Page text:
Ultimately, we’re not saying you shouldn’t hire in-house chargeback analysts. What we are saying, however, is that sometimes outside help is the more effective solution.

The fewer chargebacks you have each month, and the more disputes you win, the greater your ROI. Generally speaking, an outsourced solution provider is going to be able to accomplish both of those things more effectively.

Will a Chargeback Analyst Be Enough?

Chargeback analysts typically work in tandem with another expert: a chargeback manager.

This is an important distinction to make. These roles appear very similar, but they should be two separate positions. Each specializes in a different facet of chargeback management.

Processes like representment are difficult and time-consuming. They require a ton of research, meticulous record-keeping, and the ability to make decisions on the fly. A chargeback manager needs to understand the data collection and implementation stage and also be able to communicate that information to all relevant parties in a timely and effective manner.

In contrast, your chargeback analyst is focused on the finer details of parsing that data. They’re doing deeper analysis that can help the chargeback manager develop a long-term strategy.

Can Your Internal Team Get the Job Done?

You can manage chargebacks in-house. However, it's a difficult task, and there's a limited prospect of success. Before you decide, consider these questions:

  • Are there any guarantees?
  • Do you need on-demand assistance or long-term chargeback reduction?
  • Are there client testimonials available to validate candidates’ claims?
  • Does either method support future technology and fraud trends?
  • Do the up-front costs exceed transaction volume?
  • Can this method analyze growth potential and budget accordingly?
  • Is either solution adaptive to your business’ culture and goals?

Outsourcing some or all chargeback management responsibility doesn’t mean giving up control, nor does it mean that prior work will go to waste. On the contrary, your previously acquired data can make products and services more efficient. Remember: you want a service provider that works with your internal risk management efforts, not in spite of them.

Our team works alongside your internal risk remediation team to deliver maximum revenue retention, leading to more efficient staff allocation. Our efforts are backed by the industry’s only performance-based ROI guarantee: if you don’t save, you don’t pay.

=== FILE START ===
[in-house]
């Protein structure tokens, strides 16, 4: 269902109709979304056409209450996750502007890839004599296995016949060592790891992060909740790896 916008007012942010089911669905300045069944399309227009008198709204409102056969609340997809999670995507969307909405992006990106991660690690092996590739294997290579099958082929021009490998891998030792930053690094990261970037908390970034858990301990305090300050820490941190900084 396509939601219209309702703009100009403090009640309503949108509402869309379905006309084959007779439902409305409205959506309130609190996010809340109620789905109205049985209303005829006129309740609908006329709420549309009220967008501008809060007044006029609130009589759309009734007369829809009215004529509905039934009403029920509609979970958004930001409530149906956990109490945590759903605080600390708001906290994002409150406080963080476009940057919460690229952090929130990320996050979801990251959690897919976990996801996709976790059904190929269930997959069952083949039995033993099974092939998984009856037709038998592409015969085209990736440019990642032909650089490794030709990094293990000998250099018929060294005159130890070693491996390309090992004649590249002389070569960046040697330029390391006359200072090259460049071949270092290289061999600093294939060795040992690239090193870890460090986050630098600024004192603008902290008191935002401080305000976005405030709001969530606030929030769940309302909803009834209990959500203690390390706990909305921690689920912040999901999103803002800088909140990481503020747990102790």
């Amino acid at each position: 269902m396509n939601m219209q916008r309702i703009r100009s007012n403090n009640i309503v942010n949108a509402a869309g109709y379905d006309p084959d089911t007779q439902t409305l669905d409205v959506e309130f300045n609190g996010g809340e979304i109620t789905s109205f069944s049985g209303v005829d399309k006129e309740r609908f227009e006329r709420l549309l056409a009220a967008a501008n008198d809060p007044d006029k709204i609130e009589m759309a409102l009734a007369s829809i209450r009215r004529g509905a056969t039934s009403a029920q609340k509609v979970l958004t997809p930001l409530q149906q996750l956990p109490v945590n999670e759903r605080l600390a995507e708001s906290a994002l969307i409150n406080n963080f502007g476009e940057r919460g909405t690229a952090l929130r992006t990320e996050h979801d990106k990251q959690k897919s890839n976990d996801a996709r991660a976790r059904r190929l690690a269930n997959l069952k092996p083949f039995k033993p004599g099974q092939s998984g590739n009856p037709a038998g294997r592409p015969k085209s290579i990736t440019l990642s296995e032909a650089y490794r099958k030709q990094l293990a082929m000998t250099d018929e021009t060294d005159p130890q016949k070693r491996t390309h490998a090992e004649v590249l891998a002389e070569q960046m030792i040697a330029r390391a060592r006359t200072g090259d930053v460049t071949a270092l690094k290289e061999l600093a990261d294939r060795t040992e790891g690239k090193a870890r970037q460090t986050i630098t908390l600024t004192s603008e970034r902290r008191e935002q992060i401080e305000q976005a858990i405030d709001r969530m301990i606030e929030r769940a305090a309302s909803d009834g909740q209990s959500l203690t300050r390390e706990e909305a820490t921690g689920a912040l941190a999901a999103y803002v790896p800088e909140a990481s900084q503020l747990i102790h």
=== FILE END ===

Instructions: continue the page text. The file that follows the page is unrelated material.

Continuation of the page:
Click below to see how much revenue you could recover by adding the Chargebacks911® suite of tools and strategies to your operations.


What does a chargeback analyst do?

A chargeback analyst investigates and resolves disputed transactions to prevent revenue loss and mitigate fraud for a business. They also develop strategies to reduce future chargebacks and ensure compliance with payment processing standards.

How much does a chargeback analyst make in the US?

Exact figures can be difficult to pin down due to regional and industry differences. But, based on the same specification for similar roles, a chargeback analyst in the United States may earn an annual salary ranging from approximately $40,000 to $70,000.

What is a chargeback specialist job description?

A chargeback specialist is responsible for investigating and resolving credit card disputes, working to recover funds for chargebacks, and implementing measures to prevent future disputes and fraud. This safeguards the company's revenue and maintains compliance with payment industry standards.

How do I become a chargeback analyst?

To become a chargeback analyst, one typically needs a degree in finance, business, or a related field. However, it is more important to have relevant experience in payment processing, fraud detection, or financial services, along with strong analytical and problem-solving skills. Additional training or certifications in fraud prevention and chargeback management can enhance employability and expertise in the field.